By special contract and agreement with the Société Vinicole de l'Ile de Santorin, the exclusive sale of these
• Wine, its Use and Taxation, by Sir James Emerson Tennent.
FELIX MENrom the Gerition
Apparitions, des Visions, des
2. Fiends, Ghosts, and Sprites; inclu
collection of documents, nothing beyond a limited selection of the most important will, we presume, be expected to appear as an appendix to that volume. The price of this collection of papers, bulky as it is, is only four shillings. It will be seen, accordingly, that the Committee must lose considerably by the publication, unless a large number should be sold. The separate Papers and Tracts are all well written, and adapted to their purpose. Their only fault is, that they seem to be intended mainly for persons who are supposed to know a good d nearly everything formists on this q general tolerant lecture, in respect dence of the rest; it which does no mellow this tende breadth and the will purchase thes The Congregat Address, Explana be obtained grati for them; and also the Committee st their views as to t which they thinl about to be issu Memorial Hall.
wines in the United Kingdom is secured to me for a lengthened period, which will enable me to vend them on terms peculiarly favourable. Amongst these novel varieties may be particularized, the Santorin, a piquant red wine, which may be described as a stout Claret, with a dry, agreeable Port-wine flavour, and free from all acidity. Thera is a white kind, of a Sercial Madeira character. St. Elie is a superior light; dry wine, with Sauterne flavour and character, yet exempt from any acid tendency, and possessing more body than the French product at a much higher price. Calliste resembles the finest Bucellas, both in body and bouquet. Two other varieties likewise deserve especial mention,-the one, named Ambrosia, is a rich dessert wine, equal in flavour to Malmsey or Constantia ; the other, Lacryma Christi, is a dry yet luscious red kind, with an exquisite aroma akin to the peerless Tokay. These form the more prominent among the new Greek imports, the whole of which, however, I can commend with every satisfaction and confidence, (vide page 11). The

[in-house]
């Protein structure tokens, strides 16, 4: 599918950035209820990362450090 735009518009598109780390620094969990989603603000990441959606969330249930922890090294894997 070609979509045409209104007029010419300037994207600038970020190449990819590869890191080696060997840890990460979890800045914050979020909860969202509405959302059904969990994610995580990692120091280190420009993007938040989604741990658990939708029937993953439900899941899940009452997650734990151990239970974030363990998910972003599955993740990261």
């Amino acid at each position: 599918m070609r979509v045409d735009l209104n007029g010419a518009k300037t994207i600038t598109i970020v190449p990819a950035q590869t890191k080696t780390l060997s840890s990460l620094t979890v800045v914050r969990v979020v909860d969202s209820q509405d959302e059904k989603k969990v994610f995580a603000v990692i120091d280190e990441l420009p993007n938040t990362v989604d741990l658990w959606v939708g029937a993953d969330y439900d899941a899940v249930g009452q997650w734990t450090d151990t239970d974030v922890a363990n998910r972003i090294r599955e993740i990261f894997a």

"Ce qui contribua surtout à m'acclimater dans la maison de Christodule, c'est un petit vin de Santorin, qu'il allait chercher je ne sais où. Je ne suis pas gourmet, et l'éducation de mon palais a été malheureusement un peu négligée: cependant, je crois pouvoir affirmer que ce vin-là serait apprécié à la table d'un roi; il est jaune comme l'or, transparent comme la topaze, éclatant comme le soleil, joyeux comme le sourire d'un enfant. Je crois le voir encore dans sa carafe au large ventre, au milieu de la toile cirée qui nous servait de nappe. Il éclairait la table, mon cher monsieur, et nous aurions pu souper sans autre lumière."- Le Roi des Montagnes, par M. About.